NeuroMolecular Medicine

, Volume 14, Issue 1, pp 65–73 | Cite as

Cerebrospinal Fluid Profiles of Amyloid β-Related Biomarkers in Alzheimer’s Disease

  • Christoffer Rosén
  • Ulf Andreasson
  • Niklas Mattsson
  • Jan Marcusson
  • Lennart Minthon
  • Niels Andreasen
  • Kaj Blennow
  • Henrik Zetterberg
Original Paper


The amyloid cascade hypothesis on the pathogenesis of Alzheimer’s disease (AD) states that amyloid β (Aβ) accumulation in the brain is a key factor that initiates the neurodegenerative process. Aβ is generated from amyloid precursor protein (APP) through sequential cleavages by BACE1 (the major β-secretase in the brain) and γ-secretase. The purpose of this study was to characterize APP metabolism in vivo in AD patients versus cognitively healthy subjects by examining alterations in cerebrospinal fluid (CSF) biomarkers. We measured BACE1 activity and concentrations of α- and β-cleaved soluble APP (sAPPα and sAPPβ, respectively) and Aβ40 in CSF, biomarkers that all reflect the metabolism of APP, in 75 AD patients and 65 cognitively healthy controls. These analytes were also applied in a multivariate model to determine whether they provided any added diagnostic value to the core CSF AD biomarkers Aβ42, T-tau, and P-tau. We found no significant differences in BACE1 activity or sAPPα, sAPPβ, and Aβ40 concentrations between AD patients and controls. A multivariate model created with all analytes did not improve the separation of AD patients from controls compared with using the core AD biomarkers alone, highlighting the strong diagnostic performance of Aβ42, T-tau, and P-tau for AD. However, AD patients in advanced clinical stage, as determined by low MMSE score (≤20), had lower BACE1 activity and sAPPα, sAPPβ, and Aβ40 concentrations than patients with higher MMSE score, suggesting that these markers may be related to the severity of the disease.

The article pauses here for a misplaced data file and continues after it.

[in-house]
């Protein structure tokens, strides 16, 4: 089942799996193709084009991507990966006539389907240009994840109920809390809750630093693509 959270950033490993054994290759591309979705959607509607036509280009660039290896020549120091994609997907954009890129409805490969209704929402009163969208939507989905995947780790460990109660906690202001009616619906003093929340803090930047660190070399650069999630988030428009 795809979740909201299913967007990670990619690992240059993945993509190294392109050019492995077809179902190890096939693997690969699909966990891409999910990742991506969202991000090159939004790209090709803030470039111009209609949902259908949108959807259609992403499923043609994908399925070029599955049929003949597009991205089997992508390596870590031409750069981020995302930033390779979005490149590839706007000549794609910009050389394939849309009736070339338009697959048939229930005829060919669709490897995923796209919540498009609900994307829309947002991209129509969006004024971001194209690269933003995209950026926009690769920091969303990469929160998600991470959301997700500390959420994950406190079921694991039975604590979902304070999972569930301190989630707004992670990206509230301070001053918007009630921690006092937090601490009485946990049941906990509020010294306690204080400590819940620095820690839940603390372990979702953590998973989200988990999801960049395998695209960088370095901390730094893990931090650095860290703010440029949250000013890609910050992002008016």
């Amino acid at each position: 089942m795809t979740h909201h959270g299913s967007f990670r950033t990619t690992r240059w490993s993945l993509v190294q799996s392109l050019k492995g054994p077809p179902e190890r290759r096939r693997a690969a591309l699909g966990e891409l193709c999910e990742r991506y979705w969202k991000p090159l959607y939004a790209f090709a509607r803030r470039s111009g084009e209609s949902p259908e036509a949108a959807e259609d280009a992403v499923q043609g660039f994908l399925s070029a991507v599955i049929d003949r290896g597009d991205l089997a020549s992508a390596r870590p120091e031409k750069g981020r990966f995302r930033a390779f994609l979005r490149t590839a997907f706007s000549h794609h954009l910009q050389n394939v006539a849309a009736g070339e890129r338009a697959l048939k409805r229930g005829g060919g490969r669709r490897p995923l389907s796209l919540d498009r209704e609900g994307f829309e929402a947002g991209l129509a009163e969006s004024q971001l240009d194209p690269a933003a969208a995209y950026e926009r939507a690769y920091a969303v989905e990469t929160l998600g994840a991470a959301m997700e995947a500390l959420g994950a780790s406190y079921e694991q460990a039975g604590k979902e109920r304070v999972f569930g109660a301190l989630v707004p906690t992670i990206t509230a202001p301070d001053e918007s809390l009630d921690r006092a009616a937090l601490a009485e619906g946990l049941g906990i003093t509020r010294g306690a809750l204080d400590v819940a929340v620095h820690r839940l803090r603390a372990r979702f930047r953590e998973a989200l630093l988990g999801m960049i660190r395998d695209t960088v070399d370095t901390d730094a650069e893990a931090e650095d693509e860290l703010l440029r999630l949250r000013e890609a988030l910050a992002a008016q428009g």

Alzheimer APP Biomarkers Amyloid β Cerebrospinal fluid BACE1 



We thank Åsa Källén, Monica Christiansson, Sara Hullberg, and Dzemila Secic for excellent technical assistance. This study was supported by grants from the Swedish Research Council, the Söderberg Foundation, Alzheimer’s Association, Swedish Brain Power, Swedish State Support for Clinical Research, the Lundbeck Foundation, Stiftelsen Psykiatriska Forskningsfonden, Stiftelsen Gamla Tjänarinnor, Uppsala Universitets Medicinska Fakultets stiftelse för psykiatrisk och neurologisk forskning, Alzheimerfonden, Hjärnfonden, the Göteborg Medical Society, Thuréus stiftelse, Pfannenstills stiftelse, and Demensfonden.

Conflict of interest

None reported.


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Copyright information

© Springer Science+Business Media, LLC 2012

Authors and Affiliations

  • Christoffer Rosén
    • 1
  • Ulf Andreasson
    • 1
  • Niklas Mattsson
    • 1
  • Jan Marcusson
    • 2
  • Lennart Minthon
    • 3
  • Niels Andreasen
    • 4
  • Kaj Blennow
    • 1
  • Henrik Zetterberg
    • 1
  1. 1.Clinical Neurochemistry Laboratory, Department of Psychiatry and NeurochemistryInstitute of Neuroscience and Physiology, The Sahlgrenska Academy at the University of GothenburgMölndalSweden
  2. 2.Department of Geriatric MedicineUniversity HospitalLinköpingSweden
  3. 3.Clinical Memory Research Unit, Department of Clinical Sciences MalmöLund UniversityLundSweden
  4. 4.Department of Geriatric Medicine, Memory Clinic, M51Karolinska University HospitalHuddinge, StockholmSweden

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